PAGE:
Air pollution may shorten the survival of patients with lung cancer, suggests a population based study, published online in the journal Thorax.
The trends were most noticeable for early stage disease, particularly adenocarcinoma–the most common type of non-small cell lung cancer, which accounts for 80% of lung cancer cases–the findings show.
Air pollution has been linked to a higher incidence of lung cancer and death, but little is known about its potential impact on an individual's chances of survival after diagnosis.
In a bid to clarify this, the researchers tracked the health outcomes up until the end of 2011 of more than 352,000 people newly diagnosed with lung cancer between 1988 and 2009, and whose details had been entered into the US California Cancer Registry.
Their average age at diagnosis was 69. More than half (53%) of the cancers were diagnosed at an advanced stage (distant spread); and the average survival time for localised (early stage) disease was 3.6 years, falling to 1.3 years for regional spread, and just 4 months for distant spread.
For patients with early stage disease, average survival time was shortest for those with small and large cell cancers (around 1.5 years) and longest for those with adenocarcinoma (around 5 years).
Participants' average exposure to nitrogen dioxide (NO2), ozone (O3), particulate matter of less than 10 um, and less than 2.5 um, in diameter (PM10 and PM2.5 ) was calculated using data from US Environmental Protection Agency air quality monitoring stations, mapped to area of residence.
Almost half of the study participants (45.4%) lived more than 1500 metres away from a major interstate motorway. Less than 10% lived within a 300 metre radius of one.
Their risk of death from any cause was then estimated, according to disease stage and tumour cell type.
After taking account of these, and other potentially influential factors, the calculations showed that higher exposures to each of the four pollutants were associated with a correspondingly heightened risk of death and shorter average and 5-year survivals.
But the magnitude of heightened risk was greatest for patients with early stage disease, among whom average survival was 2.4 years for those with high PM2.5 exposure (at least 16 ug/m3) and 5.7 years for those with low exposure (less than 10 ug/m3), for example.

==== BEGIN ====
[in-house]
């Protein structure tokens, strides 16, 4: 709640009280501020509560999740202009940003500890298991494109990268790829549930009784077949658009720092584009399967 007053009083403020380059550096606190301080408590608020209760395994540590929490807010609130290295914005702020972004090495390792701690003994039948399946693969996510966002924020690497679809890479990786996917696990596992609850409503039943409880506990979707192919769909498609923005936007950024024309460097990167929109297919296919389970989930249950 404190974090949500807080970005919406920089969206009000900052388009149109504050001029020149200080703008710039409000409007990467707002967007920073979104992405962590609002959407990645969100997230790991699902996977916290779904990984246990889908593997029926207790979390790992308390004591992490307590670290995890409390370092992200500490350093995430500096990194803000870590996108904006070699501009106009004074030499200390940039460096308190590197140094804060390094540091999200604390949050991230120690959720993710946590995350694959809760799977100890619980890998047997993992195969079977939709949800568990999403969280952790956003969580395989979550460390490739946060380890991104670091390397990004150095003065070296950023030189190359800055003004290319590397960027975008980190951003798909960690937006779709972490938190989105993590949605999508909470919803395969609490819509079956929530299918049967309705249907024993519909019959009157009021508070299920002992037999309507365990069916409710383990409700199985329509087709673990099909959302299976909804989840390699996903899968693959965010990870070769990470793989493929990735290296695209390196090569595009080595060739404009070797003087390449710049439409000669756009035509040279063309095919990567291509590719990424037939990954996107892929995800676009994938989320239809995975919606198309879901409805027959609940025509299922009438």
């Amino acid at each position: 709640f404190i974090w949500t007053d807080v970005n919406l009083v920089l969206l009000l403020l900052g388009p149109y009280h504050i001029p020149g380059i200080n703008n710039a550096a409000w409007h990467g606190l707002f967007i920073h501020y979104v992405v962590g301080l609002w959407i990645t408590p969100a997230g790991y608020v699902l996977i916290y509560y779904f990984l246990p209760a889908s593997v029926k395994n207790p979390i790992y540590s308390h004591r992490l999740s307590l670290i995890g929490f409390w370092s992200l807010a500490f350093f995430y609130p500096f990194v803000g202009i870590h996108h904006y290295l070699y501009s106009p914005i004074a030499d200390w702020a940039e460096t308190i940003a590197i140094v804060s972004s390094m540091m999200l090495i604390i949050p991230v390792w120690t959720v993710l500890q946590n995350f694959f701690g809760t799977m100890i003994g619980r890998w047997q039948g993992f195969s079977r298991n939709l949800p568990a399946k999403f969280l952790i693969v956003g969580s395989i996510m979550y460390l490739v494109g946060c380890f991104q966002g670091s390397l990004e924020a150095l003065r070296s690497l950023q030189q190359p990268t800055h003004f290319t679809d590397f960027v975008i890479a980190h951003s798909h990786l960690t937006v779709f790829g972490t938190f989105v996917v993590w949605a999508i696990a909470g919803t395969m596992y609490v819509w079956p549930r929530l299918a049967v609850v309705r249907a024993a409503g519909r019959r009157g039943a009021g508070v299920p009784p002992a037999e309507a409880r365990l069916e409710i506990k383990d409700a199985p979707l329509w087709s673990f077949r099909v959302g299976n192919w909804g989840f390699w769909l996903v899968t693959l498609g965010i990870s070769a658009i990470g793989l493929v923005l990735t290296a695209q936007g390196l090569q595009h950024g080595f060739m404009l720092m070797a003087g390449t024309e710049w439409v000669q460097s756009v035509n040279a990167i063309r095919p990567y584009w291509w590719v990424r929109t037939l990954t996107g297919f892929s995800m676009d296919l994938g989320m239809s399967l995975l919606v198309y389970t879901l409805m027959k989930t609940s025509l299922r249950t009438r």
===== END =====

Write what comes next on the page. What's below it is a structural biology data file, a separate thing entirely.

Overall, for patients with early stage disease, risk of death from any cause was 30% greater for NO2; 26% greater for PM10; and 38% greater for PM2.5. The impact of exposure to O3 was small (4%).
These trends were particularly evident among patients with early stage adenocarcinoma.
As might be expected, survival for patients with advanced disease was poor, irrespective of exposure to pollutants.
This is an observational study so no firm conclusions can be drawn about cause and effect. And the researchers point to several caveats, including a lack of data on potentially important risk factors, such as an individual's lifestyle, smoking status, and alcohol intake; and the inability to capture road traffic pollution.
Nevertheless, there are plausible biological mechanisms for the associations found, they say, as ambient air pollution has been classified as a cancer causing agent by the International Agency for Research on Cancer (IARC).
They conclude: "Our observed associations were clinically significant ([less than or equal to 38%] increased risk of death depending on stage and pollutant), suggesting that reductions in exposure have the potential to improve lung cancer survival."
In a linked editorial, Dr Jaime Hart, of the Channing Division of Network Medicine, Brigham and Women's Hospital and Harvard Medical School, points out that survival rates for lung cancer are poor, having improved only slightly in recent decades despite advances in treatment.
The most recent figures from the World Health Organization estimate that 1.8 million new cases of cancer were diagnosed in 2012 alone.
"This study, along with two other previously published analyses on the impact of air pollution on cancer survival, provide compelling initial evidence that air pollution may be a potential target for future prevention and intervention studies to increase cancer survival," she writes.
And the findings underline the importance of the imposition of regulations on air pollution levels, she suggests.